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Filtering by Category: depression

defacebooking: an experiment {5/30/13}

Kelley Clink

You may have noticed that I've been quiet lately, Internet-wise. This is in part because I continue to focus my energy on physical rehabilitation. But there is another reason. In the past five years social networking has become de rigueur. It started innocently enough with blogging, LiveJournal, MySpace. Facebook swallowed them all whole, but that seemed okay because it was about 'staying connected.' Then Instagram, Google Plus, Four Square, Twitter. Now it's a bunch of shit I haven't even heard of (Vine?), in addition to the old standbys. If you look up from your phone, you'll see that everyone else is...looking at their phones.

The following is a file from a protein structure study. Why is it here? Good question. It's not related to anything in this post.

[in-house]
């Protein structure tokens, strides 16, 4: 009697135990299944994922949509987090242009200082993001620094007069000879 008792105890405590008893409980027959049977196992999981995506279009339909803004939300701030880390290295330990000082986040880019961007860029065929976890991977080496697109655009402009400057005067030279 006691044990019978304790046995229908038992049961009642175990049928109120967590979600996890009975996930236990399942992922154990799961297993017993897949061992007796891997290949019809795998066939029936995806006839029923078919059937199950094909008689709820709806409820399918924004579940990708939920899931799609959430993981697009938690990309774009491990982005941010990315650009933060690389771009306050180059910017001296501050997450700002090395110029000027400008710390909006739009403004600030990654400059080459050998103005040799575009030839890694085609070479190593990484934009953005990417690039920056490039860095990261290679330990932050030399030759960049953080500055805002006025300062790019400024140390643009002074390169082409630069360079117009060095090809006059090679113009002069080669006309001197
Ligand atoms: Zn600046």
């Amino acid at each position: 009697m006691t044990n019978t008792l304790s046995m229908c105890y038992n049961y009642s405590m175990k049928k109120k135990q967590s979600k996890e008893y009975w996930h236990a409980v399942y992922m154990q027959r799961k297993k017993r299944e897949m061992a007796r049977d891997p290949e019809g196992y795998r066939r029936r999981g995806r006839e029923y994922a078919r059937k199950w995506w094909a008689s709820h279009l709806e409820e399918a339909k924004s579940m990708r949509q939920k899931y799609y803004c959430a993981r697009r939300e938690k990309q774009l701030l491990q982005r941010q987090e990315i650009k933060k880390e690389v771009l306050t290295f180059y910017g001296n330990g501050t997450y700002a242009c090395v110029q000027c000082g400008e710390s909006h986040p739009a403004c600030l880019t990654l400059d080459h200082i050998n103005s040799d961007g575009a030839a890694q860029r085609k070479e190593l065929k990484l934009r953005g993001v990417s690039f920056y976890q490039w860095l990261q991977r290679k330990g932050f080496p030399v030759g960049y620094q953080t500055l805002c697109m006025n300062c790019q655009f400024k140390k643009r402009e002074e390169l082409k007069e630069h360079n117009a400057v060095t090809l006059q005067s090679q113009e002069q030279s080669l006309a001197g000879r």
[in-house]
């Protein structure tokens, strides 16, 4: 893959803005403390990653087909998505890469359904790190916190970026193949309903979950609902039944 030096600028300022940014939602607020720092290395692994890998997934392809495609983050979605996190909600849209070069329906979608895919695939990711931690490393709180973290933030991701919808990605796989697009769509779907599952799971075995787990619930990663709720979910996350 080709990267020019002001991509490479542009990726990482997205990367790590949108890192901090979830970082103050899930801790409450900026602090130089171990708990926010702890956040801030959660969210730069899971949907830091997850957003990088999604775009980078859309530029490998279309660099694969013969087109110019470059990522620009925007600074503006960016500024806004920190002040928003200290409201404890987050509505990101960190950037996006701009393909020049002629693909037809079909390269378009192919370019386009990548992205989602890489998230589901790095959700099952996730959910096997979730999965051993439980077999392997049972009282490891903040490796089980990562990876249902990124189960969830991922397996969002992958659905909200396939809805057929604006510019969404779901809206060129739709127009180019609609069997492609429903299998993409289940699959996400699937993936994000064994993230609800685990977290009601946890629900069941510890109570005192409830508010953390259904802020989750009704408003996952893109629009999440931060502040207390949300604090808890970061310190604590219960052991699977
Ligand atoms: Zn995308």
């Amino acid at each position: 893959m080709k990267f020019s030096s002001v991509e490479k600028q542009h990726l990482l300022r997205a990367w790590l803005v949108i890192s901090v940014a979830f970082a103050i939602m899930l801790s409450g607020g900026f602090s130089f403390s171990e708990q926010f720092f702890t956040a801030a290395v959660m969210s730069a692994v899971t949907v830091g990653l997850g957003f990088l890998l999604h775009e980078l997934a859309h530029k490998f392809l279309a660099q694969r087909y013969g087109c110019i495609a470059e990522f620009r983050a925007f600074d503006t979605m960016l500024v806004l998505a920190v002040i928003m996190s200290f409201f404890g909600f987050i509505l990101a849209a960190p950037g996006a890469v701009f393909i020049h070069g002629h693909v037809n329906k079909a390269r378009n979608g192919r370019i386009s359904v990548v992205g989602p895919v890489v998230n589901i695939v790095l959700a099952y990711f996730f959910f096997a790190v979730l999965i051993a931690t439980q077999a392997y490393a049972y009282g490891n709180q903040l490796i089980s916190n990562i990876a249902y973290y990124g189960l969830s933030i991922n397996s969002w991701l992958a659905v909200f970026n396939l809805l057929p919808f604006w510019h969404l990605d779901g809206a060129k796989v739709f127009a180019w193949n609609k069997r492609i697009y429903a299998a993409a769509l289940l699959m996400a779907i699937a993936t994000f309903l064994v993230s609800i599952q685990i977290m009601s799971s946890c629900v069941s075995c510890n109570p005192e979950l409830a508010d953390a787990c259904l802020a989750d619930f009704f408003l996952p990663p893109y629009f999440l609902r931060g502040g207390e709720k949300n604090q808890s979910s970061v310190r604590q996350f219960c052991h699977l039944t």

Clearly I'm not a Luddite--anyone who wants to have a career as a writer can't afford to be. But I've noticed more and more the uncomfortable itch that comes over me when I sit at my kitchen table without my computer. I wanted to understand where that itch comes from. I wanted to sit with it.

So for the past few days I have been. And wow. WOW.

For me, social networking started out as a way to 'stay connected.' It was a novelty to check in with friends I hadn't seen or heard from since high school. My current friends posts are always smart, funny, and interesting. I'm not sure when the change occurred, when status updates and tweets took the edge off lonely moments. When I started squeezing my life into 140 character chunks. When I began needing people to like, to follow, to comment, to reply.

What I didn't realize until I sat without it, was how much I've been using Facebook as a distraction, an escape from the present moment.